Tilted Haloes

Clouds of gas that “rain down” upon the Milky Way from a variety of sources. Some drift between galaxies in space. (Image: © A. Feild/STScI). Click to enlarge.

October 21, 2020

Galaxies are electrical in nature.

According to a recent press release, the Milky Way galaxy is “…surrounded by a clumpy halo of hot gases that is continually being supplied with material ejected by birthing or dying stars.” Named the circumgalactic medium (CGM), it is where astronomers say the Milky Way was born and where “unaccounted for” material from the beginning of the Universe may exist.

In an Electric Universe, “radio lobes” far above the poles of active galaxies are the signature of Birkeland currents, while the spiral arms of some galaxies exhibit twisted strands and “bubbles” of material extending from their cores. By that same token, jets from energetic galaxies resolve into braided filaments. Every element in a galactic circuit radiates electromagnetic energy, so they must be powered by coupling with larger circuits. The extent of those larger circuits is unknown, but since galaxies occur in strings, they must traverse millions of light-years.

In 1960, plasma pioneer, Hannes Alfvén published a paper in which he proposed a mechanism for the formation of structures in space that does not depend on gravity alone. He wrote:

“The earth, the sun and many stars possess general magnetic fields. It is possible that interstellar clouds are magnetized…This makes is likely that there should be some very general process which produces magnetic fields in fluid bodies as different as the earth’s fluid interior, the stars, and interstellar matter. The energy required for magnetization can easily be drawn from the kinetic energy of internal motions, but the difficulty is to find a workable mechanism from the production of magnetic fields.” (Alfvén, H. “On the Origin of Cosmic Magnetic Fields”, Royal Institute of Stockholm, October 28, 1960).

Radio haloes around galaxies, the Milky Way, in particular, are not “bubbles” of radiation. The funnel-like formations are the unmistakable signature of Birkeland currents squeezing plasma and charged dust into a z-pinch. The intense electromagnetic fields associated with Birkeland current filaments cause electrons to accelerate with velocities close to light speed. Those excited electrons emit synchrotron radiation, the principle source for gamma rays and other high frequency radiation in space.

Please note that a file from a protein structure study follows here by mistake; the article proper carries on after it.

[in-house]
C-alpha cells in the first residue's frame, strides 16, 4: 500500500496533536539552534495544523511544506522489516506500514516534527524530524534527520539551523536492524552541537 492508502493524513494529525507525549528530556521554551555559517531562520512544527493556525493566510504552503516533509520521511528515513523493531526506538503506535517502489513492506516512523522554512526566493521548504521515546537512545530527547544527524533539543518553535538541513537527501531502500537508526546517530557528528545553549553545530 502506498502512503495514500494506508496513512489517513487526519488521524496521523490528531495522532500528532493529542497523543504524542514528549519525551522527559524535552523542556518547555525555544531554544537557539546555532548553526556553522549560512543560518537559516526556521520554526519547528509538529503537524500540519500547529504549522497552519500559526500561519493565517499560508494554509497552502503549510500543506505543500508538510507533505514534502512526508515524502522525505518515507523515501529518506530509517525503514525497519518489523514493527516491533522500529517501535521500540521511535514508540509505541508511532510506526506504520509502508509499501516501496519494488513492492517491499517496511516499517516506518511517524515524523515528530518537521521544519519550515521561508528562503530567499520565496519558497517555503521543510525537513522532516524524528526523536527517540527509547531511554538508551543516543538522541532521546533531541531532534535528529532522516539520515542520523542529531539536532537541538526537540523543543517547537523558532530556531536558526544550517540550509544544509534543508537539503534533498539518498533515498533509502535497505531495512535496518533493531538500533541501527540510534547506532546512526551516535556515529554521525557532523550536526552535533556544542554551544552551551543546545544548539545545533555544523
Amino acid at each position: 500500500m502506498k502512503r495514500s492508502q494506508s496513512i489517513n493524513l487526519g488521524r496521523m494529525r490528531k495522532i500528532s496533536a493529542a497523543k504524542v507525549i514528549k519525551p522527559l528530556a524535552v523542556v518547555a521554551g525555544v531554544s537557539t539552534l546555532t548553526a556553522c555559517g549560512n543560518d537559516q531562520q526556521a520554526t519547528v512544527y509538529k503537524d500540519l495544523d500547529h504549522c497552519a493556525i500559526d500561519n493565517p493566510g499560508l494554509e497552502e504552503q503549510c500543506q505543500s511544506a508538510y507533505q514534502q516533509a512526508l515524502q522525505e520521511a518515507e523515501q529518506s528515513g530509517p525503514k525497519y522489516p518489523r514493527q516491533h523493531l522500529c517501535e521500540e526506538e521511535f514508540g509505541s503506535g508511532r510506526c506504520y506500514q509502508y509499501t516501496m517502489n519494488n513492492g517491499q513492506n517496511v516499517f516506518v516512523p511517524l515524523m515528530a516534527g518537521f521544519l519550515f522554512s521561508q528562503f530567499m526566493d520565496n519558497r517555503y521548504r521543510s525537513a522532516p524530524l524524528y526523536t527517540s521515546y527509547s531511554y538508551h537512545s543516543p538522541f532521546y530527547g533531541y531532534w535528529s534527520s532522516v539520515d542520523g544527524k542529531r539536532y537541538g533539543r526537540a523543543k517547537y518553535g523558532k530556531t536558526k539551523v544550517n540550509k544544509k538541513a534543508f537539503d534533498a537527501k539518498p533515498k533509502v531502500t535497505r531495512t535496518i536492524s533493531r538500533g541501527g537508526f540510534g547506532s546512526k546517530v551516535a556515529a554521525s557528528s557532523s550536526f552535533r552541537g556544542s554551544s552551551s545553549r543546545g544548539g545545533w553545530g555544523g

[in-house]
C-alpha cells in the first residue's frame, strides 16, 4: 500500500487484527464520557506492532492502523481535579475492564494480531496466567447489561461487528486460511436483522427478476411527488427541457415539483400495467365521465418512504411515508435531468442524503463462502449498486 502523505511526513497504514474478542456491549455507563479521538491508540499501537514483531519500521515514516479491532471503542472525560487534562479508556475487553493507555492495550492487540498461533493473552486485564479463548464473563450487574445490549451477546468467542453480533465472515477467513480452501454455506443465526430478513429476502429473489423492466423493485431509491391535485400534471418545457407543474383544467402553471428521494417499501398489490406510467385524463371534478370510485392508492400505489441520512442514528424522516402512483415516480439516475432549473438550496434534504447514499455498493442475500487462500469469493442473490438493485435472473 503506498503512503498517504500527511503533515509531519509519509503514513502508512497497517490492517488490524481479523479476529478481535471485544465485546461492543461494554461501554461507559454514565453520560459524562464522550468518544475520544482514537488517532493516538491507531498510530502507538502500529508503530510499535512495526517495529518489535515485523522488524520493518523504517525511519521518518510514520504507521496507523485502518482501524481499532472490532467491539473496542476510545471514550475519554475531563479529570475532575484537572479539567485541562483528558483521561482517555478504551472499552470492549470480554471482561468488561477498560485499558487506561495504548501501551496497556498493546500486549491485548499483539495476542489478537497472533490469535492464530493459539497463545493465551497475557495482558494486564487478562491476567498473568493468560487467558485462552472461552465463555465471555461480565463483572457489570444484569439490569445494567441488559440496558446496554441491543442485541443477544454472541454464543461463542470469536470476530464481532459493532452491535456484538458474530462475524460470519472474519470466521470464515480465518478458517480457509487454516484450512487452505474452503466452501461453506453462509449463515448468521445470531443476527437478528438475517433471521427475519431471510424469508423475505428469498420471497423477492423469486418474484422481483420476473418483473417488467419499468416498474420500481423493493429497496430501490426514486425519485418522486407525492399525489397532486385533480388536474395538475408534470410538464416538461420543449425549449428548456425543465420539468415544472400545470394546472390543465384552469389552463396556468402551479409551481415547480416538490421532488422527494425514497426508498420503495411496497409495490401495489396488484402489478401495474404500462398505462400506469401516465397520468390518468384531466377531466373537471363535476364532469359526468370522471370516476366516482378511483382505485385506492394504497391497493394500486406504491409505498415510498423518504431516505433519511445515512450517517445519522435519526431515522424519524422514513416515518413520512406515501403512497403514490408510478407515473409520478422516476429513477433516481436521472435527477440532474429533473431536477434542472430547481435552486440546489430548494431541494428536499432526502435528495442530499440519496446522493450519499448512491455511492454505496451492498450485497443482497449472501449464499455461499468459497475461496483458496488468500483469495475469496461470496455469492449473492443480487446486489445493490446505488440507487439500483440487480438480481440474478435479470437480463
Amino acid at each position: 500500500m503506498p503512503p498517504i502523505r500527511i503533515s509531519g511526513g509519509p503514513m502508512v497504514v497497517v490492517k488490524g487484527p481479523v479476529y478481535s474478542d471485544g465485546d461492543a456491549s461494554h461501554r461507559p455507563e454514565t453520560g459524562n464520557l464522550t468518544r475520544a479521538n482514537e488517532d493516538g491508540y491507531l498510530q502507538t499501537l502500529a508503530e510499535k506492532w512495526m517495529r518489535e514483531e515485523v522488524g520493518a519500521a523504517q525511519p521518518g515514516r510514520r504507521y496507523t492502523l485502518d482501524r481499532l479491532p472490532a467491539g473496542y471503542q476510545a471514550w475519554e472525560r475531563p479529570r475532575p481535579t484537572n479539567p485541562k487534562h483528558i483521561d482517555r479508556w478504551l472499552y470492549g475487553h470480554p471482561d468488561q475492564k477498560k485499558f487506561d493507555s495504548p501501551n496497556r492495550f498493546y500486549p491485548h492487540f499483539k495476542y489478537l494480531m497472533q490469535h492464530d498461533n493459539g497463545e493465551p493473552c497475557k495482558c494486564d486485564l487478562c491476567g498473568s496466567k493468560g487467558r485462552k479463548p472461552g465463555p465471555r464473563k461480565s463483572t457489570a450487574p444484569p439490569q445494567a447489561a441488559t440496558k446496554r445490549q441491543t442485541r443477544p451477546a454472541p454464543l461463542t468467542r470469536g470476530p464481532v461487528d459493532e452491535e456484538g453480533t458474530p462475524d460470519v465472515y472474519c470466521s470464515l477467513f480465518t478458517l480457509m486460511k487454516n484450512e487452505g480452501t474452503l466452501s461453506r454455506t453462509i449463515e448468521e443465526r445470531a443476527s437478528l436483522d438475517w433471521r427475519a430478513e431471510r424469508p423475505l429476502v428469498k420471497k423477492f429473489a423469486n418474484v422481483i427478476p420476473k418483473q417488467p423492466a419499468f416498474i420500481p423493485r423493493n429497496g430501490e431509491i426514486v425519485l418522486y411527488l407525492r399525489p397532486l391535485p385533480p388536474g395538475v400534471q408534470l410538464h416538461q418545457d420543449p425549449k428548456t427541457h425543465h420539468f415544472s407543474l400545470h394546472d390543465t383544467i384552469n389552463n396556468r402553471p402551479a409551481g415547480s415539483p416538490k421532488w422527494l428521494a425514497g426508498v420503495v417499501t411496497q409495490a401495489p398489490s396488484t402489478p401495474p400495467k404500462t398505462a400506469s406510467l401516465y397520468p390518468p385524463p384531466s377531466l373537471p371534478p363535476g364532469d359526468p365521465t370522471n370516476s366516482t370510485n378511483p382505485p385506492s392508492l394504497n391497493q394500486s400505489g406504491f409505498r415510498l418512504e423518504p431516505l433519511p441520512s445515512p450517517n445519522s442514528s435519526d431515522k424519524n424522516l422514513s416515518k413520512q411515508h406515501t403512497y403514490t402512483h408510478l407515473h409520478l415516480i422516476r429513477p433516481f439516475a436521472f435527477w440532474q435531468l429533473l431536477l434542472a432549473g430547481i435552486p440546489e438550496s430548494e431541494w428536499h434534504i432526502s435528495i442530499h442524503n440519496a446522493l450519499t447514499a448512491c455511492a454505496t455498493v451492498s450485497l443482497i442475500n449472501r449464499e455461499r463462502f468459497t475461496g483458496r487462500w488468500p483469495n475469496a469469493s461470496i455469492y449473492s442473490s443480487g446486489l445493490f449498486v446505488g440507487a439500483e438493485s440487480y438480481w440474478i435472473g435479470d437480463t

The dense plasma focus device, or “plasma gun”, is precisely the mechanism that can influence cosmic electric currents, whether on small moons or in massive galaxies. Birkeland current filaments are the “transmission lines” through which electricity is conducted in the Universe. As a previous Picture of the Day pointed out, helical strands from galactic cores are an indication that electricity is discharging from the nucleus. The swirling toroids that constrain “young” hot stars in galactic haloes are a red flag to Electric Universe proponents.

One of the signature phenomena in a dense plasma focus is helical strands of energy that surround a powerfully radiating arc-mode discharge and a dark-current torus. The strands are helical magnetic fields that confine electrified plasma and act like the aforementioned power lines in space – Birkeland current filaments, in other words. That phenomenon is easily seen in cosmic formations. It may be that filamentary strands in the penumbral clouds of stars and nebulae are energized by the gun, as several other examples illustrate.

A halo of stars, filamentary structures, lobes of radiation, a microwave “haze,” and other observed phenomena point to our Galaxy’s electrical nature.

Stephen Smith

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